I see us all as part of the “transition team.” Whereas 100 years ago, women didn’t have the right to vote, now we comprise 51% of the student body in medical schools. (AAMC 2020) These statistics may be sobering, but they are also part of the greater picture of the work– regardless of our sex — we all still have to do. When I think about the history of medicine, I’ve come to understand that medical care, as we know it was created by men for men. The culture of medicine, and indeed the basis of our modern workplace, has not adapted to the reality that women represent at least half of the students entering medical school now.

Women are poised to become CEOs of healthcare companies, presidents and deans of universities and medical schools, and doctors with dual degrees as lawyers or in business. We are where we are now because of the grit and dedication of the women leaders before us. I am constantly asking myself, what kind of world do we want to leave for our daughters, granddaughters, and great-granddaughters? What kind of future do we want for them as women in medicine? What will be our legacy?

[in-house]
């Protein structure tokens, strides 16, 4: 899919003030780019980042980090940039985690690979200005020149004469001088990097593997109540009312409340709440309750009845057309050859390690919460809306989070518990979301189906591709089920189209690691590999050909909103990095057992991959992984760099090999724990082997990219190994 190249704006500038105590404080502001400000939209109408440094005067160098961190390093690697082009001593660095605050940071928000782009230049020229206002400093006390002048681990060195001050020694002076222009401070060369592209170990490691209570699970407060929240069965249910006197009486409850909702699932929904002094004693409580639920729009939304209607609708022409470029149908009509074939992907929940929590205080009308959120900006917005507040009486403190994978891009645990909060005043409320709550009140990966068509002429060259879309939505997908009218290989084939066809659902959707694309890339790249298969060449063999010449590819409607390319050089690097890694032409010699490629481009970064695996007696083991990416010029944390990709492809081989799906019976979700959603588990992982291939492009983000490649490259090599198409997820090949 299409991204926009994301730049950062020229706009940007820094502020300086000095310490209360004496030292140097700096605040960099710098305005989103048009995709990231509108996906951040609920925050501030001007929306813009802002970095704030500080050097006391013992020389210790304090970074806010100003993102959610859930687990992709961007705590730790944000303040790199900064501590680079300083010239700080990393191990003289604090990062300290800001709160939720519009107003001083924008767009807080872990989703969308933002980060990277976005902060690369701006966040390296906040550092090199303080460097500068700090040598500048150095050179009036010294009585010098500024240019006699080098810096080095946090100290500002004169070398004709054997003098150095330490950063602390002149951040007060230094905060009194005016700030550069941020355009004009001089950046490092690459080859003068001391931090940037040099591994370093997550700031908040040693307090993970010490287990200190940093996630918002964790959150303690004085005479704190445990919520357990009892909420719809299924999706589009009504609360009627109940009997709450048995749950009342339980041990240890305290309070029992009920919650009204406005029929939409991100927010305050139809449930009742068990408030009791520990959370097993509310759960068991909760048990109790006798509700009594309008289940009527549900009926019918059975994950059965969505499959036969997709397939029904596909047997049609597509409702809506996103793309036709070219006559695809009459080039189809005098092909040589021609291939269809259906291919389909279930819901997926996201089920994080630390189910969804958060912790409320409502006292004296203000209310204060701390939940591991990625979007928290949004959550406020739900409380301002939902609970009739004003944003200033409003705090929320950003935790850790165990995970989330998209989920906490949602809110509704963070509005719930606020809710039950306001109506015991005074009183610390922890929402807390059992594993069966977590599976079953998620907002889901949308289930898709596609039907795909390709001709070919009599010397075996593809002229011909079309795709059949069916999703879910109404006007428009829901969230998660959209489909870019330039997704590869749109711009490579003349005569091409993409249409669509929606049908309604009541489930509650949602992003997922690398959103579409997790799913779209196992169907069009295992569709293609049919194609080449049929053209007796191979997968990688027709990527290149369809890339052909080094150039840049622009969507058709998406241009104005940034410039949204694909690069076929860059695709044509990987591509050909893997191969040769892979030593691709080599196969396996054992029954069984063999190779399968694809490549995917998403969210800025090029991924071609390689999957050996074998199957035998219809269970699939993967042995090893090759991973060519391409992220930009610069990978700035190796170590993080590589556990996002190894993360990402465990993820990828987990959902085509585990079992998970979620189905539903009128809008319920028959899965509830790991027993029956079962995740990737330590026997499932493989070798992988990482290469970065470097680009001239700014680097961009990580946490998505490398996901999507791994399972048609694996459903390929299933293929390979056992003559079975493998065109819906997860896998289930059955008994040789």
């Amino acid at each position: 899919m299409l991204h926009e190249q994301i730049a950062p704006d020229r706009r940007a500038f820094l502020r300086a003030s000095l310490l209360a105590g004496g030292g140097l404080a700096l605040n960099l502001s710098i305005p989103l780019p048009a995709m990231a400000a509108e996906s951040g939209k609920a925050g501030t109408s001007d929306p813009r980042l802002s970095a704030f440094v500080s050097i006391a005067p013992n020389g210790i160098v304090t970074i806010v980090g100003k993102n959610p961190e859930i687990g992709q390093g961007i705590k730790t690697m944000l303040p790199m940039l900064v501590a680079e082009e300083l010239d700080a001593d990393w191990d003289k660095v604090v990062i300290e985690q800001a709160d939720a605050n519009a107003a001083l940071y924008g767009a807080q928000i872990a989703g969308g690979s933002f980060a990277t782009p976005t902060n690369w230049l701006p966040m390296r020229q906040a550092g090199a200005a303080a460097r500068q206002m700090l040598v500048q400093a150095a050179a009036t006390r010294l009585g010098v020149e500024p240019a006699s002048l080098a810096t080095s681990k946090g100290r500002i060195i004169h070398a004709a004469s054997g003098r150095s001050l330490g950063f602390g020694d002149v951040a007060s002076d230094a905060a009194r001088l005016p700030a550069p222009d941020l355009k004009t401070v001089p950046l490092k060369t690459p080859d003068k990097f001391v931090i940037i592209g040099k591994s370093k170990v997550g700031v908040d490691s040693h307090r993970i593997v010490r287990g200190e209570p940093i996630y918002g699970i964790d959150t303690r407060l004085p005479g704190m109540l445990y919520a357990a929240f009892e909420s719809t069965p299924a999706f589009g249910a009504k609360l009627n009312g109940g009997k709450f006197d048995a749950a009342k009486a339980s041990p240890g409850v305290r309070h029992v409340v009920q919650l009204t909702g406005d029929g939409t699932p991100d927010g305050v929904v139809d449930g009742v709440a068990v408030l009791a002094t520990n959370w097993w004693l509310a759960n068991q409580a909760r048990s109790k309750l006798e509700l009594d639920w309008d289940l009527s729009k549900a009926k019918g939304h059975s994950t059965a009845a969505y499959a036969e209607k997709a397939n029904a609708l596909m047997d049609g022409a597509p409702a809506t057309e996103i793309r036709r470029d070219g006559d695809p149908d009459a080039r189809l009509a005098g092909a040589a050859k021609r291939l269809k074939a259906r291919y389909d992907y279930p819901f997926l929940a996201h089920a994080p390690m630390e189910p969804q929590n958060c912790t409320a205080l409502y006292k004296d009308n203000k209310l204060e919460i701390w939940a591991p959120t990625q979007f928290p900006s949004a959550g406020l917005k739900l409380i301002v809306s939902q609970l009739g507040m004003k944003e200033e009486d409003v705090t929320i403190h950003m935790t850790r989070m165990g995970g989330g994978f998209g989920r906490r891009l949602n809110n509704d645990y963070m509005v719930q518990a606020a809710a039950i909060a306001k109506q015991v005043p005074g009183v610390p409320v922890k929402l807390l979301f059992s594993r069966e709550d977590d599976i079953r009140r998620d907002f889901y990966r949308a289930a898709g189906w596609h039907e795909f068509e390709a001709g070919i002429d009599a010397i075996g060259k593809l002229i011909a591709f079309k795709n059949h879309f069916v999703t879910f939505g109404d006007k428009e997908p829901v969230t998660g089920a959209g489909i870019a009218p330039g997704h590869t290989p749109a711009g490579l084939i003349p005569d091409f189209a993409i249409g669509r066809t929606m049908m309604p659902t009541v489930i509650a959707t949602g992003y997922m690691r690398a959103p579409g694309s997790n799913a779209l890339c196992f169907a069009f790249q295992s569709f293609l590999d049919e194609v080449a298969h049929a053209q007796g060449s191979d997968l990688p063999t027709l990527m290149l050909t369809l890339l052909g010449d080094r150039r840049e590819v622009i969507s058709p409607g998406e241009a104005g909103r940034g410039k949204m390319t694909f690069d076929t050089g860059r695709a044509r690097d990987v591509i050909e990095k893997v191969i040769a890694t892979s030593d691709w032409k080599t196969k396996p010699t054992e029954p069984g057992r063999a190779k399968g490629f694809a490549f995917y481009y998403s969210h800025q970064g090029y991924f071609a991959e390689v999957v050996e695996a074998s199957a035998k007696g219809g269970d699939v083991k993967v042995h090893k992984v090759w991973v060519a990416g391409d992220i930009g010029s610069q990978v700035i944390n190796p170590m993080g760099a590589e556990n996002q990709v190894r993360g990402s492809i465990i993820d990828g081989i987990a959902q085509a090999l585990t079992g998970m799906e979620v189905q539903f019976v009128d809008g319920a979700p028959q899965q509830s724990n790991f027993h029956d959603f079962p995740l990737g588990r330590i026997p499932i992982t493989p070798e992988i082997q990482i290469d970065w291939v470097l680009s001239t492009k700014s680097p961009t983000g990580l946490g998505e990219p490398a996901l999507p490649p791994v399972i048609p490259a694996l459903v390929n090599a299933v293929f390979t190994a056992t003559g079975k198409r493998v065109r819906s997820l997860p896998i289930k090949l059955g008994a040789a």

The answer begins with truly understanding who you – not who anyone else says or thinks you should be – but who you are at your core. You must connect with your Why? What is your purpose, your vision for your life, what moves you—today and in the years to come? You must begin to appreciate the impact you want to have on your family, your community and the world. Most essential is to recognize the need to care for yourself first. Only then can you be effective in caring for others. Medicine and medical training teach us to put everyone and everything else before our own needs. And this has to change.